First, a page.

By Emily Curnock
Two days after the Pony Club Championship it was time for The British Young Drivers Camp, which was held at the
Unicorn Trust Equestrian Centre.
This was the first time for me to attend this type of camp. We had to arrive by 2 pm
on Tuesday for everyone to meet and get to know each other and the instructors.
To break the ice we had a fitness
and fun session. After the exercises we had a talk from a lady called Rosanna Walters-Symons about how she had
progressed through the years with the British Young Drivers.
Later on in the evening we had a pony quiz and we were
put into our groups and introduced to our instructors.
Then we had supper, after which I checked on Dollar to make
sure that she had food and water and had settled into her stable for the night. I went to bed early so that I could
get up early to make sure Dollar was okay and get her ready for the lessons which would start early in the Morning.
On Wednesday, I was up at 7 am and went and fed, mucked out, and groomed Dollar.
My first lesson was at 9am so I
was soon harnessing up, and putting to with everyone else who were also getting ready.
My first lesson was in the
outdoor arena, which had a hard surface, which Dollar loves. She will show off with her tail up and produce a flash
My instructor was Jo Rennison and she said how soft my hands were and also how balanced and how
responsive Dollar was.
I really enjoyed the lesson and further improved my driving skills.
each part of every turnout was weighed. First me, then Dollar and finally my carriage were weighed. I was surprised
to find how light Dollar was and how heavy the carriage was.
Then I un-harnessed and put Dollar back in her stable,
making sure she had plenty of hay and water. After I put everything away it was time for another talk.
was from Baileys Horse Feed and the subject was about the Top Line and Condition of a pony. As part of the talk we
had to mark everyone’s horse/or pony to a marking grid. Then we all were given a goodie bag, which had some samples
of feed and also a booklet to show how we should calculate the top line of a horse.
Then it was time for another
lesson, this time on how to drive cones. I shared the lesson with a girl called Hannah who was driving a Shetland.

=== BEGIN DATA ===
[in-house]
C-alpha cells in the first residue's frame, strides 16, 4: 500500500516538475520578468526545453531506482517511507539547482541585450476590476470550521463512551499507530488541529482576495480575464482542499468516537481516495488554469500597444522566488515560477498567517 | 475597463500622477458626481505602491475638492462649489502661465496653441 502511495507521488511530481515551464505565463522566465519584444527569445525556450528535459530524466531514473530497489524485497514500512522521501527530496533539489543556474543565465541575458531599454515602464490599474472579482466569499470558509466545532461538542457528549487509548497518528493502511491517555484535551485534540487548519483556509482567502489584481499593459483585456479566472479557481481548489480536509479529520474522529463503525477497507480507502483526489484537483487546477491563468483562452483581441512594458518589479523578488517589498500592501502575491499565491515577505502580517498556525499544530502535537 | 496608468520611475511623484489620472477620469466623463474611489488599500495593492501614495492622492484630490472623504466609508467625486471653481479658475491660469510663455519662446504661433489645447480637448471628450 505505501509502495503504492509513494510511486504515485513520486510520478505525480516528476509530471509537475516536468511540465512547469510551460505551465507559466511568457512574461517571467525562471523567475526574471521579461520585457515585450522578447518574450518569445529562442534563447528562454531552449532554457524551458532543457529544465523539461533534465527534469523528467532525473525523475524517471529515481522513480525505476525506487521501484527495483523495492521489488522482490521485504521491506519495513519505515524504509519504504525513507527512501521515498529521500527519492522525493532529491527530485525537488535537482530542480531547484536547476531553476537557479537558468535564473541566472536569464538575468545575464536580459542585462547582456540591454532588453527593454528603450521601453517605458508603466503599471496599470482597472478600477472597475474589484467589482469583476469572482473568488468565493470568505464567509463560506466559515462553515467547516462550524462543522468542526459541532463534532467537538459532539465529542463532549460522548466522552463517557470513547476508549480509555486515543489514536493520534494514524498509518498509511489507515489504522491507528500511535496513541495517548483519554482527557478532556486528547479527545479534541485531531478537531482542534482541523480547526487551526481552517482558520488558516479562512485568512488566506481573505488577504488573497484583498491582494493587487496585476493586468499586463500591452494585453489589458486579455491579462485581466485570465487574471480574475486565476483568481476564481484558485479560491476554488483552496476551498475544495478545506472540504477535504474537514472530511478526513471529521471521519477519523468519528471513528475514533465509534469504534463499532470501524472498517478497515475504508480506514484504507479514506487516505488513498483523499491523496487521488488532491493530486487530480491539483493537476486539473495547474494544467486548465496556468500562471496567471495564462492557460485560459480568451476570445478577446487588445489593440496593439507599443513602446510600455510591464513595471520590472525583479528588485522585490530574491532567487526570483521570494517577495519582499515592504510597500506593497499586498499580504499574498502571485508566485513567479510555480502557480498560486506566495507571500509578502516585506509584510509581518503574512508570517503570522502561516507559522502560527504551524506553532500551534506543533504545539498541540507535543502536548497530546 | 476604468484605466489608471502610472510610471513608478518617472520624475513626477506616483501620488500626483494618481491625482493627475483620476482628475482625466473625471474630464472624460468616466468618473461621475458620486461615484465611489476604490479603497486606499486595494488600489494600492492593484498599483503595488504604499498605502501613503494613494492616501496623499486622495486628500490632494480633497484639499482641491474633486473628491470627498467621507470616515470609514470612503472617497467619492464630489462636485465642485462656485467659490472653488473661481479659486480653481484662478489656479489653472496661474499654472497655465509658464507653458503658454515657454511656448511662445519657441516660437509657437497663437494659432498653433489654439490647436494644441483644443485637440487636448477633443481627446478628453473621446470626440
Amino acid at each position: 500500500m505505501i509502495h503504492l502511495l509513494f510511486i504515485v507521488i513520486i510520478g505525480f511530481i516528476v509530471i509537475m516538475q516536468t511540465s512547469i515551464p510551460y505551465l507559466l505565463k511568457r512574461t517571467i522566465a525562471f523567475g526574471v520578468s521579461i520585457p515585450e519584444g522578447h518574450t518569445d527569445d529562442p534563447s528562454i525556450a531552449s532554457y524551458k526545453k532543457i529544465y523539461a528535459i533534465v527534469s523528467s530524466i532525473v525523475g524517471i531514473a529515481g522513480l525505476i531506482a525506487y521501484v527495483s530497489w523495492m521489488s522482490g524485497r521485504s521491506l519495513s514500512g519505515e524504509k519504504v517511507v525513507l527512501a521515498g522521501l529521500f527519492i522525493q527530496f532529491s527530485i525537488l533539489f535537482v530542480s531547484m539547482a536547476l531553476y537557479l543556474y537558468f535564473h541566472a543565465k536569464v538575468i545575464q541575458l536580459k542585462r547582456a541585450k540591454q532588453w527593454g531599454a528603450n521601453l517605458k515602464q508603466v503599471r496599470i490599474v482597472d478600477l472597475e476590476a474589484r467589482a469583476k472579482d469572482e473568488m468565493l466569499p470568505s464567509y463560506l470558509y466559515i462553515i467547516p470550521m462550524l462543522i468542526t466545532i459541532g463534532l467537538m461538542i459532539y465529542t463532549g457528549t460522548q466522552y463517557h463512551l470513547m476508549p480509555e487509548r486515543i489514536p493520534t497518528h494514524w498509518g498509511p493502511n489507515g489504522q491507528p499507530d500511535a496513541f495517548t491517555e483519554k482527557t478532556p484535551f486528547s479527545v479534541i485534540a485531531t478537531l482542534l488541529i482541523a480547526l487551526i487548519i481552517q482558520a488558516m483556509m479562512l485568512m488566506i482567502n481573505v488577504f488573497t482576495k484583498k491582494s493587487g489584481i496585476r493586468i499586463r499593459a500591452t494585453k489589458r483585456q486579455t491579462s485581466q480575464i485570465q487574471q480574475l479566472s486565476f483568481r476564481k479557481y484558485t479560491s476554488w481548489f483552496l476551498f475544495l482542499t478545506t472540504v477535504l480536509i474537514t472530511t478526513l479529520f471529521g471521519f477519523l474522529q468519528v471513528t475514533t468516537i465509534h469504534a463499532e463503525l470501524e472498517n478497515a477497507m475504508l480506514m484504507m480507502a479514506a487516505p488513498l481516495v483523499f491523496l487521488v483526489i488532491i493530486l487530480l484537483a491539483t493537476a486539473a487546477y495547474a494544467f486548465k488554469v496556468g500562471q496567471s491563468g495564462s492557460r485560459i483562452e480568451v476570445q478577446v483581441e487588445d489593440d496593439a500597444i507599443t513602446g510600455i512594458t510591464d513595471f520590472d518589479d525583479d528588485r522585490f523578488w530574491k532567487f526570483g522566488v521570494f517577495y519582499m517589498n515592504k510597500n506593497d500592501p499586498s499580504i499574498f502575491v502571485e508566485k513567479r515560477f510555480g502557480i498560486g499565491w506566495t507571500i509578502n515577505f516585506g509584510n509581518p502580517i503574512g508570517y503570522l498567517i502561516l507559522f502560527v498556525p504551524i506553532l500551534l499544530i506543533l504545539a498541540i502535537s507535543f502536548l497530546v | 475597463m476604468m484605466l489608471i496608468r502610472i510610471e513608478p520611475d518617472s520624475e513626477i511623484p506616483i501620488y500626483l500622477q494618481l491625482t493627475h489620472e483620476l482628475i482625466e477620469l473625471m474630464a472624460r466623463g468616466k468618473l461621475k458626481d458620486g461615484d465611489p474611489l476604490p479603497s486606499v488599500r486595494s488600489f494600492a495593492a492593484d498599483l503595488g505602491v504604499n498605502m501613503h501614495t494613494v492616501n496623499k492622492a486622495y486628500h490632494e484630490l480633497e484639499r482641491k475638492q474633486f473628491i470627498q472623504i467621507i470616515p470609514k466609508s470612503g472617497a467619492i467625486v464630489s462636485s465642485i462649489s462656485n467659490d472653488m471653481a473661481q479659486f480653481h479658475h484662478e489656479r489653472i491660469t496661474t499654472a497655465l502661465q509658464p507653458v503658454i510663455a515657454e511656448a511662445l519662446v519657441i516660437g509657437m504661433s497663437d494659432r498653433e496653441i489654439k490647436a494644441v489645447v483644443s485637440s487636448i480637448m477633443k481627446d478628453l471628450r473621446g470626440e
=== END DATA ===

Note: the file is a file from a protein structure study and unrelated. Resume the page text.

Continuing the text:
lesson was very informative and also explained more about the “Scales of training” which were the same as the riding
scales of training.
Once again everything was cleaned and put away ready for the next day.
At 6pm, after the ponies had been settled
down for the night, it was time for fun and games. We were put into teams and had to compete by pulling a carriage
around and putting balls on cones and also dress up a team member in riding gear.
I was in a team with Cerys, Laura,
James, and Hannah. We came second in both games and won a bar of chocolate. Then it was time for supper. ]
supper I checked Dollar, put her fleece on her, cleaned her stable and gave her some supper. At 9:30pm it was
time for bed.
On Thursday, I got up early as my obstacles lesson was at 9am but this time I had a different partner, Laura, who
I had been on the same team as in the games yesterday.
In this lesson we had to walk around an obstacle and see
where the quickest route through it was. This lesson went really quickly, time flies when you are enjoying yourself.
After I un-harnessed it was time for an individual talk with some of the
instructors, about where I would like to go with my carriage driving, and if in the future would I think of joining
the British Young Drivers Squad. My answer was most definitely “Yes”.
I spent the evening getting every thing ready
for the final day competition, which consisted of dressage, cones and obstacles.
At 8pm it was time for supper after
which I did my normal routine of putting Dollar to bed.
On Friday, It was time for the competition. Dollar was covered in shavings and had had a good nights rest by the
look of her. I brushed her off and then washed her down. I then got ready for the competition.
First I had to do my trot up, which was at 10:30am, and then
my dressage was at 11:45am, followed by cones and obstacles straight after.